Saul: Right. You know, there’s nev­er going to be an app that pre­vents misog­y­nists from treat­ing women like crap. The exis­tence of web sites is not going to help with bul­ly­ing of LGBT stu­dents in our schools.

Anderson: Right.

Saul: An app is not going to make you val­ue the exis­tence of the life of the ani­mals outside.

Anderson: Right, and it cer­tain­ly isn’t going to like, give you a hug when you need it, right. So those are all things that would come from oth­er def­i­n­i­tions. Like the com­mu­ni­ty is there to do some of that oth­er stuff, which is a total­ly dif­fer­ent def­i­n­i­tion of progress. So I think prob­a­bly what is emerg­ing at this point is that we don’t— This isn’t like an anti-science or anti-technology pre­sen­ta­tion at all, but it is say­ing that we think progress is a hell of a lot big­ger than a con­ver­sa­tion about sci­ence and tech­nol­o­gy, and dis­rup­tion is real­ly a con­ver­sa­tion that needs to be about the eco­nom­ic sphere, about the polit­i­cal sphere, and maybe about the prac­tice of sci­ence and tech­nol­o­gy and how it relates to those oth­er spheres. 

Saul: So I think what would be inter­est­ing is… Because this is an idea of you know, the future belong­ing to everybody—not just the futur­ists but to human­i­ties and indi­vid­u­als, I think we’re gonna flip the nor­mal South by Southwest thing on its head and try and turn the rest of this hour into a con­ver­sa­tion. Like we’ve now had a con­ver­sa­tion, raised a lot of ideas… We hope. Do any of you have any­thing to say about this, want to talk about this? There’s mics up front. Anybody?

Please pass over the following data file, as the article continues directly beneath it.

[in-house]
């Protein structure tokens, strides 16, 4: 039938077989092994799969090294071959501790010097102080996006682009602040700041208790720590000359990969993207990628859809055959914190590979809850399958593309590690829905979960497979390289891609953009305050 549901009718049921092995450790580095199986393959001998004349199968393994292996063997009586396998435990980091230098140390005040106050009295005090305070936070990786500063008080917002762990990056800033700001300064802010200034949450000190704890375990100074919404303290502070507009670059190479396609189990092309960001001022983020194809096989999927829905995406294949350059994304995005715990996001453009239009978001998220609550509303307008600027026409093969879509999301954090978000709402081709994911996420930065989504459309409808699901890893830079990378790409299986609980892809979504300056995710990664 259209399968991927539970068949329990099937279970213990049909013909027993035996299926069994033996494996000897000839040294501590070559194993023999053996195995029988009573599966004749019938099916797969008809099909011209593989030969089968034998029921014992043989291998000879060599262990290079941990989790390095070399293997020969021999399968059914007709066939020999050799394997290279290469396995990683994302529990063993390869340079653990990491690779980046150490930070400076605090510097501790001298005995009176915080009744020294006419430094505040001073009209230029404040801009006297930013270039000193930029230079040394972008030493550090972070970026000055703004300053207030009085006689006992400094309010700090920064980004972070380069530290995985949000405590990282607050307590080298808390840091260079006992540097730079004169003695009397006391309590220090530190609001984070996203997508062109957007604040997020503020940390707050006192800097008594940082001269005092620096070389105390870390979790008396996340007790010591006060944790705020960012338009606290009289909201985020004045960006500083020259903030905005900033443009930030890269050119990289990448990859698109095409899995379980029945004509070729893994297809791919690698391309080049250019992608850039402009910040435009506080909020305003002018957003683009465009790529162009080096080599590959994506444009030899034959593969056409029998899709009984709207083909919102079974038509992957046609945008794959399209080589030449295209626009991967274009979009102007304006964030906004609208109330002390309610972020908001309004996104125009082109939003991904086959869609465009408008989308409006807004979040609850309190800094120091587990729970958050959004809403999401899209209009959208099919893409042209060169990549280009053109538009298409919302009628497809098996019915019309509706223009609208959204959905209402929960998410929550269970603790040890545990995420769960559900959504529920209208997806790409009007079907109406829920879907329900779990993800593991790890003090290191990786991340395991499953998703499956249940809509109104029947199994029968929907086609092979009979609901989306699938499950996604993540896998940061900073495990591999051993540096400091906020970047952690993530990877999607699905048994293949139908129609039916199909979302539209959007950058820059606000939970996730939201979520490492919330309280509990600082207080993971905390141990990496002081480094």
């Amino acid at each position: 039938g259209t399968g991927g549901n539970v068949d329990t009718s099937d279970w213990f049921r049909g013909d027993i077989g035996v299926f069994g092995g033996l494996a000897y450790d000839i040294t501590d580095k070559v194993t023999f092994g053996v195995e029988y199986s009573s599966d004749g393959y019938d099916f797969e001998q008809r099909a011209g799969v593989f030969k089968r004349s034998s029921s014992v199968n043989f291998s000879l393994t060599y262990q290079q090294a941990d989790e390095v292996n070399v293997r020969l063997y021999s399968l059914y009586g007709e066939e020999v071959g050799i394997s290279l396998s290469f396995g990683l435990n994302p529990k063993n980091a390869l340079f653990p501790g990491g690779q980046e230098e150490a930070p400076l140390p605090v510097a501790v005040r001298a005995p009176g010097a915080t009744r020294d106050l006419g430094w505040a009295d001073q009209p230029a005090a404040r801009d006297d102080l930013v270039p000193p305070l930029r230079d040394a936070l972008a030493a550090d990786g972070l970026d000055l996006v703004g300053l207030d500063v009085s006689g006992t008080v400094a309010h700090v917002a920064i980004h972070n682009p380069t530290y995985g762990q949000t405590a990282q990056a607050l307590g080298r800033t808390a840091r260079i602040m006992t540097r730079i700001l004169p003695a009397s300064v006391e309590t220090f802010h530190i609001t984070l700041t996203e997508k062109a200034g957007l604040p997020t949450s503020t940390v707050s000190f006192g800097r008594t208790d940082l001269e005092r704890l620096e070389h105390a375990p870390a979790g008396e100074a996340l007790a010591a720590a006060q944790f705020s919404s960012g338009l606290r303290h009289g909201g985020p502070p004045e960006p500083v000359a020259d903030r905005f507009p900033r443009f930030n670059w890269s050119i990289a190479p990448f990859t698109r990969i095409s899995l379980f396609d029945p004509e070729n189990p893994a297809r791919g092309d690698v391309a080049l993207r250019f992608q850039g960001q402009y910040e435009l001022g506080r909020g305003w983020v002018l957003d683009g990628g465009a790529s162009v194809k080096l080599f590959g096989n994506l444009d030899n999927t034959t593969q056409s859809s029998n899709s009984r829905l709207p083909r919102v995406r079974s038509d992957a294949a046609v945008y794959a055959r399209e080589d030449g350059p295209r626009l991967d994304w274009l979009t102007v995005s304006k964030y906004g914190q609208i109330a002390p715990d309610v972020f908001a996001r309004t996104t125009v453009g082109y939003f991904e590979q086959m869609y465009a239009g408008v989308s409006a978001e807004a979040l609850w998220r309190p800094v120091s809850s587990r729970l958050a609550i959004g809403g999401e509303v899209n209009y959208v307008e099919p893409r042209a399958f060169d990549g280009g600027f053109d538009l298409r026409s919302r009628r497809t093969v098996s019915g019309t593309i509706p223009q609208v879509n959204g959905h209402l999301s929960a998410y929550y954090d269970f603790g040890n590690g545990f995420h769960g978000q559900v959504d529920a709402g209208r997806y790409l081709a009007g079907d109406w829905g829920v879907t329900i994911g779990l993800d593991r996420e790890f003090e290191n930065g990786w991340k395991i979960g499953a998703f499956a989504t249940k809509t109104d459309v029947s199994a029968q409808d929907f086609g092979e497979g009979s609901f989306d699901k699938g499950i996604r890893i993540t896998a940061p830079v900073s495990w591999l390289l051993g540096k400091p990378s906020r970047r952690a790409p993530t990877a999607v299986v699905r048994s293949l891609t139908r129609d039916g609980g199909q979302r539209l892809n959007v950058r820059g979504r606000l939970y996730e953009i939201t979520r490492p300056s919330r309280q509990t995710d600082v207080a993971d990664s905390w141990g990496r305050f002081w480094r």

Anderson: Jump on in. See, we’re used to doing these long-format con­ver­sa­tions with peo­ple and when you’re sit­ting up at the head of a pan­el it’s like not con­ducive to actu­al­ly you know, unmedi­at­ed inter­per­son­al interaction. 

Saul: We were actu­al­ly hop­ing they were going to be a lot less peo­ple so we could just cir­cle up the chairs and talk. 

Audience 1: As long as your gen­er­al life phi­los­o­phy is rel­a­tivis­tic, you have no man­date to actu­al­ly do any­thing. Because if every­thing is rel­a­tivis­tic, nei­ther one is bet­ter than anoth­er. And so there is… You can’t say there is a good or a bad, there’s only a different.